How do you achieve all that? You end up adopting a lot of different roles.
Owning the Technology - This really is taking ownership of the design and executing of the strategy. Work with the business, listen to its needs. This is the business side in many ways. You will interact with many departments and the board. You need to be able to take what is being asked of you and produce a credible and innovative strategy. Once you have sign off you then need to nail delivering it.
Being the Chief - This is the hands-on part. In my experience, this covers everything from capturing the requirements through to ensuring the deployments are working. You will need to be a project manager, scrum master, technical architect, developer and tester in this role. You will need to have operational skills for the technology you are using to build and deploy your product. You also need to be a great HR manager as herding nerds is no mean feat. If you have good mediation skills for when different departments clash that will help.
I haven’t even scratched the surface of whats involved really in this role and I guess it does differ from company to company. I will definitely come back and write more about this soon.
I’d love to hear about your thoughts on being an CTO and the roles and responsibilities that you perform within it so please share them with me via twitter or email.
I was having an interesting conversation with my son about Alexa recently. He is 13 and his room is a trove of gadgets. I reminded him to be careful what he said near his dot as I would be able to find out from his phone what he has been saying. He didn’t realise and promised that there was nothing of interest for me to review.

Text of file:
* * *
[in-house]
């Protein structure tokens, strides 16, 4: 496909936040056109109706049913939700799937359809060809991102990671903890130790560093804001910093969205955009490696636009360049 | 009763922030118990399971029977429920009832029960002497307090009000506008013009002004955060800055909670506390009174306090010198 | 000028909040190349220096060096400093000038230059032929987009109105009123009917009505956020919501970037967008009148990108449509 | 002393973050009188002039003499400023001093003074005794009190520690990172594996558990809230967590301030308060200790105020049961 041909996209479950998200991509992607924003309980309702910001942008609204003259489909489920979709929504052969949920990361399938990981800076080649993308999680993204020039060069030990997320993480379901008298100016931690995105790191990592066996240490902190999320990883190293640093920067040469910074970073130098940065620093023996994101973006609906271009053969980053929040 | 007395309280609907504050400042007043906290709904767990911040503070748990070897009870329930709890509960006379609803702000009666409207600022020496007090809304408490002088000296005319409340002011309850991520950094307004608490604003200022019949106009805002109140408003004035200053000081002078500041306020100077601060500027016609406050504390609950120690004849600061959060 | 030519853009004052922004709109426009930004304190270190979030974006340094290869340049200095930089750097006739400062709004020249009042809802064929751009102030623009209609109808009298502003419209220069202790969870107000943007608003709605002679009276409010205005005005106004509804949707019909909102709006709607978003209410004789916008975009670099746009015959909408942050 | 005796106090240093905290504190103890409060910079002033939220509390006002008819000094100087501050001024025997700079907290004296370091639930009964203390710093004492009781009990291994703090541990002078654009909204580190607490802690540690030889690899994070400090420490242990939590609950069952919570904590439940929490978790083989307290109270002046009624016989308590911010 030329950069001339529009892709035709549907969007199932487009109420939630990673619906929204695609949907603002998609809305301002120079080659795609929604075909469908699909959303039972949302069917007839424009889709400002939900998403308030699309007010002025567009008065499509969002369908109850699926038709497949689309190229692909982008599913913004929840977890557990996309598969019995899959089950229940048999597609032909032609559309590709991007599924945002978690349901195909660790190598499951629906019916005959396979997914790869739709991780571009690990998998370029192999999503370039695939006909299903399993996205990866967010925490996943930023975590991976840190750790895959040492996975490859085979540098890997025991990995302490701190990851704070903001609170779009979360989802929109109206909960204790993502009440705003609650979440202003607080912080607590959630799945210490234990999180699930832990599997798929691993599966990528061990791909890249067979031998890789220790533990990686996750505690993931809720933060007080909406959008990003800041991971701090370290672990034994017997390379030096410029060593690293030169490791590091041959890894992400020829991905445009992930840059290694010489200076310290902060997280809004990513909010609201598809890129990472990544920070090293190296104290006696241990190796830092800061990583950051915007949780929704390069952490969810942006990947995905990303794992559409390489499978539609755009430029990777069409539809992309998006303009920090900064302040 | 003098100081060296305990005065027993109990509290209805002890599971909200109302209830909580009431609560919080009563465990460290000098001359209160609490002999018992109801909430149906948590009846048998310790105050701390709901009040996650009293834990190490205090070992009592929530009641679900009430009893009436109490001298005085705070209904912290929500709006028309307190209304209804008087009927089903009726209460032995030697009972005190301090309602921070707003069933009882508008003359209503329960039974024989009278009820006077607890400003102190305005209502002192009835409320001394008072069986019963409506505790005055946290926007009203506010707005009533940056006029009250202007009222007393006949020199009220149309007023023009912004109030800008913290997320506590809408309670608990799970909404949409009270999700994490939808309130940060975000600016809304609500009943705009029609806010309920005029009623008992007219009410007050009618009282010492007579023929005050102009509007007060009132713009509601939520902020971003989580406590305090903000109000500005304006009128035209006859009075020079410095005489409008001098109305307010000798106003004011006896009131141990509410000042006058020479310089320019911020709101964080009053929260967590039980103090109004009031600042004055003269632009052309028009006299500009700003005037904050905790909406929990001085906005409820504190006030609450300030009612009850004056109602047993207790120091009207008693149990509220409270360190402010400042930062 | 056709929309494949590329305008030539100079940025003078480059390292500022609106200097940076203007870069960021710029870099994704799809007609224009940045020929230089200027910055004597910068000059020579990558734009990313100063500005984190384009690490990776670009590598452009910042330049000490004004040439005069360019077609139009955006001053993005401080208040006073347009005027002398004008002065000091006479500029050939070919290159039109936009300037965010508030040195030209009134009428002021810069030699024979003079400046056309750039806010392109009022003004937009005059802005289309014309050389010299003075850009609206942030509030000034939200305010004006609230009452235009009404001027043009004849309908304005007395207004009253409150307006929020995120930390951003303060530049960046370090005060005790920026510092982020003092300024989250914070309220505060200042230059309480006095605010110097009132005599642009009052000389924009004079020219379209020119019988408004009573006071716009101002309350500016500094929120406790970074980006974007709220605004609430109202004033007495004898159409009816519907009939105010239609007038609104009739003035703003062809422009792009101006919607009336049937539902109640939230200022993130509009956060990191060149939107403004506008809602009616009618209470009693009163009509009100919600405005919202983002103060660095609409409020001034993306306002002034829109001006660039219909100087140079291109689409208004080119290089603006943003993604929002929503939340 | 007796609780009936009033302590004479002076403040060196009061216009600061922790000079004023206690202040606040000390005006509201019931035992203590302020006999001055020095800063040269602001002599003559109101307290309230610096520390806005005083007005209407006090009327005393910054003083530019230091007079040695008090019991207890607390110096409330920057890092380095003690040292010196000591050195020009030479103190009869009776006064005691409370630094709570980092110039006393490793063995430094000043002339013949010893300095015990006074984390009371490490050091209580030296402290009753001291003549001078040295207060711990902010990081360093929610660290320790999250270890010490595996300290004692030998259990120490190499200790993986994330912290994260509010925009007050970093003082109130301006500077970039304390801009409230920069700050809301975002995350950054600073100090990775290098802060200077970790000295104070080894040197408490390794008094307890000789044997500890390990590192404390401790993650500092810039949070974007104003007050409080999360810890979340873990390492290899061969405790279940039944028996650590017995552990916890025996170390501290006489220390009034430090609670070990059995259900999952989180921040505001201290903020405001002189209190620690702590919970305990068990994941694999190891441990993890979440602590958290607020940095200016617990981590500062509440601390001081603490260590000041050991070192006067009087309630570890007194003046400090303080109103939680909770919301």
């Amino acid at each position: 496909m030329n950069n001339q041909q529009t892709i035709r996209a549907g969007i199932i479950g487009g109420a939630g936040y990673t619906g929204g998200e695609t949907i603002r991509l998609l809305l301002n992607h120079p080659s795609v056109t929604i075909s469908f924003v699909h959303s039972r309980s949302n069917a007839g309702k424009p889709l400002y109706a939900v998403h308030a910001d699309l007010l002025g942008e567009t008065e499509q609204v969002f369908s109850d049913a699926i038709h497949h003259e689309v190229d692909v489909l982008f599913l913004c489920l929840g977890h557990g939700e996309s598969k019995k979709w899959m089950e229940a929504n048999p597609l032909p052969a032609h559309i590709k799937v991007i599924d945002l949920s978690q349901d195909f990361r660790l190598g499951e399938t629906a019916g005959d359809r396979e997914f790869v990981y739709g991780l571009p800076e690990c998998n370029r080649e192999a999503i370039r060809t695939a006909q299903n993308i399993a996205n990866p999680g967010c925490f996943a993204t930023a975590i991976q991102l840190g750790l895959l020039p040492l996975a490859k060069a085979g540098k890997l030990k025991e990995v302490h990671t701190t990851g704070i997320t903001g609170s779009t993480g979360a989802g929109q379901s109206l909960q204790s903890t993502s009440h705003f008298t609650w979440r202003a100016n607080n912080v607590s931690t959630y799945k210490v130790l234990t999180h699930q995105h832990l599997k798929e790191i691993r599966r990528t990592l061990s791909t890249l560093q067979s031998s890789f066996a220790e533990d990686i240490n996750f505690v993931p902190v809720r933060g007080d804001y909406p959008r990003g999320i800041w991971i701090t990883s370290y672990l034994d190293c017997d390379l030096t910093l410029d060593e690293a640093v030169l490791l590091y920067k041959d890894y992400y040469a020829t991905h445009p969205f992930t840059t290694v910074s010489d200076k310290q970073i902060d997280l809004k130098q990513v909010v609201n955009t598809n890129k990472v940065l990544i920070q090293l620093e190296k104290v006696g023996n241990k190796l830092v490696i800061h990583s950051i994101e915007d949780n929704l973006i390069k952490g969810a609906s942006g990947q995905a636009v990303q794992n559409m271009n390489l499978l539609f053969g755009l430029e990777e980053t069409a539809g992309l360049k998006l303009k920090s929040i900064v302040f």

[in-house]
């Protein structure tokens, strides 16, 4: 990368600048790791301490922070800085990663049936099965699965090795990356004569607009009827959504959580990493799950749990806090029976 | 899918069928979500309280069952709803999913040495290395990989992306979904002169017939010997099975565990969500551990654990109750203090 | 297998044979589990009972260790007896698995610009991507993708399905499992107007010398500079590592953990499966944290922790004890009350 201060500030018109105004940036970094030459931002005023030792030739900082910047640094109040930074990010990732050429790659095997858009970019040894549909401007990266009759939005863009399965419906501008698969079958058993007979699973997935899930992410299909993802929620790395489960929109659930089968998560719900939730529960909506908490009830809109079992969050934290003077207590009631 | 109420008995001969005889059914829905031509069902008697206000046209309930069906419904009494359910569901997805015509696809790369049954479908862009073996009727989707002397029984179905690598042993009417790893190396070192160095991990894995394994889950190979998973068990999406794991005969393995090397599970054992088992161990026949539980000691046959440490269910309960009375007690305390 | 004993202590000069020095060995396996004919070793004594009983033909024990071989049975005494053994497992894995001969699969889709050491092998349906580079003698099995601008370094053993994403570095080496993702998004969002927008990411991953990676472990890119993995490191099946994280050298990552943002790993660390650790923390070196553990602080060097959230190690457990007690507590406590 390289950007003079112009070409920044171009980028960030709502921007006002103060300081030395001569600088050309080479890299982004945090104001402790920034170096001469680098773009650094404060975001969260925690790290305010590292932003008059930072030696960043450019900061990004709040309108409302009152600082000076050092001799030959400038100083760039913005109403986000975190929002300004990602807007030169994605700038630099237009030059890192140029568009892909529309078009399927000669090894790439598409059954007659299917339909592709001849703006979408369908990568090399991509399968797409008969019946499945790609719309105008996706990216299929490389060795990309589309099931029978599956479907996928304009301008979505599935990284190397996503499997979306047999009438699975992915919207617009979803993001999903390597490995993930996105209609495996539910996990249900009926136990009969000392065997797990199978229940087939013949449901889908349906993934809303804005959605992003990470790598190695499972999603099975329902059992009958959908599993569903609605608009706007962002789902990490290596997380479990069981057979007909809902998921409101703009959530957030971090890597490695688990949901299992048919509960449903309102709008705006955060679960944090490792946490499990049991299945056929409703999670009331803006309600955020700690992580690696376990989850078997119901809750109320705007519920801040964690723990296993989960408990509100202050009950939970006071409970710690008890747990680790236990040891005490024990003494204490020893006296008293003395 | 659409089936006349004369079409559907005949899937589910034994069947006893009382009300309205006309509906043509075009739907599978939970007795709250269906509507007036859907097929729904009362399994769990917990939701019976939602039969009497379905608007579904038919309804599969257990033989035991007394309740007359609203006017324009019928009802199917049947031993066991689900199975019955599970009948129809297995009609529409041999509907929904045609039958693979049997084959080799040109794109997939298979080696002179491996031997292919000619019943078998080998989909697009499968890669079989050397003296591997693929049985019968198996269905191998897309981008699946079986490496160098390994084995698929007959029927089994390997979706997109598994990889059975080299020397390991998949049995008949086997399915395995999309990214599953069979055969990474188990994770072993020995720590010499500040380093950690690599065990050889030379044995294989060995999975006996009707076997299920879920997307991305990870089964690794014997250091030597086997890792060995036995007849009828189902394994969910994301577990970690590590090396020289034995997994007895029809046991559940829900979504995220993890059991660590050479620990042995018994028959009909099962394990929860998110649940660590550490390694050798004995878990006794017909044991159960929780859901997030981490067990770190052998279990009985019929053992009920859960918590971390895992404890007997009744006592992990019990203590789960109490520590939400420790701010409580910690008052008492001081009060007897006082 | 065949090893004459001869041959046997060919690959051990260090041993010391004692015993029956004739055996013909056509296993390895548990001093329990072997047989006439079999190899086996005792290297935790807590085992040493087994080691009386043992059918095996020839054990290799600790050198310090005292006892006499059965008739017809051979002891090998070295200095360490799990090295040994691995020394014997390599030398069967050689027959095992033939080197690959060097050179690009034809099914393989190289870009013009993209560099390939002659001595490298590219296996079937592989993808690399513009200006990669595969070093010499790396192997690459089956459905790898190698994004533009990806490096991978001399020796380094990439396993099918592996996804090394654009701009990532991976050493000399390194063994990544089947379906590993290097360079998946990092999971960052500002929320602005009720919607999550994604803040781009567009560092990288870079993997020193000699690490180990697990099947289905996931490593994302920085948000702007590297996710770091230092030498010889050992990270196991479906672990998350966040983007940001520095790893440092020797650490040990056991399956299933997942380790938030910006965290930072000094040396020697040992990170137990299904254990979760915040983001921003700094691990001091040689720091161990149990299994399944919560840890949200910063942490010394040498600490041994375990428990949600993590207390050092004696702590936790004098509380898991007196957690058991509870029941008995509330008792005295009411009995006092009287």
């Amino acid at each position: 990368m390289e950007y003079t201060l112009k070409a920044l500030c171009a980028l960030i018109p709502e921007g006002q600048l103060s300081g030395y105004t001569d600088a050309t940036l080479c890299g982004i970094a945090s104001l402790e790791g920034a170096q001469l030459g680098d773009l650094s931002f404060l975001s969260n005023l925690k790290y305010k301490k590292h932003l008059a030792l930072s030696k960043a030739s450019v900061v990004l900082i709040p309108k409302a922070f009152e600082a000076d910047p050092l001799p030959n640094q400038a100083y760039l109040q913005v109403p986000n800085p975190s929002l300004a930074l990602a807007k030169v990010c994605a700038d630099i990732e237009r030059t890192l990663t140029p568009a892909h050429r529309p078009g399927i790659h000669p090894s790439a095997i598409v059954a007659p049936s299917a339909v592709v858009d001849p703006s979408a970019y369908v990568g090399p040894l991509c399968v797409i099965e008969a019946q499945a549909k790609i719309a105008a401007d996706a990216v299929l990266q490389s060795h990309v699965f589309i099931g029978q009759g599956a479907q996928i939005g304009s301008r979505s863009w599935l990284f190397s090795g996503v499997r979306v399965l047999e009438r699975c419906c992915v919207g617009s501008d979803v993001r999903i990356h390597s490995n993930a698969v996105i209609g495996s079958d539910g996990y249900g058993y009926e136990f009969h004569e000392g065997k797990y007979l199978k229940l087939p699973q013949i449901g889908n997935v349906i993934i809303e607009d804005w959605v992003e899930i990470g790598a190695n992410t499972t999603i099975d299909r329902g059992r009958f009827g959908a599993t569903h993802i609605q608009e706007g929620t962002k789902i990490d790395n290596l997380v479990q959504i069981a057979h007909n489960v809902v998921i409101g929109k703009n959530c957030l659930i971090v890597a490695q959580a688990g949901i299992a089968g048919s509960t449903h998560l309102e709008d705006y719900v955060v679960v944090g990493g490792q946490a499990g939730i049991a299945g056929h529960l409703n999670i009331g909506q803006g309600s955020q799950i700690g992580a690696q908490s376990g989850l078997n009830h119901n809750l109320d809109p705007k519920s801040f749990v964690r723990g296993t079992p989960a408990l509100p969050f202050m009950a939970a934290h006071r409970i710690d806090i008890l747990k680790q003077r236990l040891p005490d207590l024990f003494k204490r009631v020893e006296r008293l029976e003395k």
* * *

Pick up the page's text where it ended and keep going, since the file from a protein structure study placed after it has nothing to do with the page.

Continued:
I believed him … for now!
But, I’ve had similar conversations with various people about the home “assistants” available. Whats interesting is that no one that I speak to seems to understand how they work. That in order for the assistant to wake up when called, it has to be listening all the time. There is no magic when you call out ‘Alexa’ or “Hey Google”. The device has to constantly listen to spot the activation word or phrase.
The usefulness of turning your lights on or off is debatable. Instead, we should consider the hidden cost of that convenience.
I’d be interested to hey your thoughts on these assistants via twitter or email.
A regular discussion I have with junior developers is about loosely coupled code. Why especially with .Net, it is important and the benefits it can bring. I cover test-ability, multiple inheritance and polymorphism. I instil the SOLID principles in them and offer guidance when reviewing their code. Developers sometimes say it feels like they are over-engineering a solution. I argue that experience has taught me that it will pay off at some time.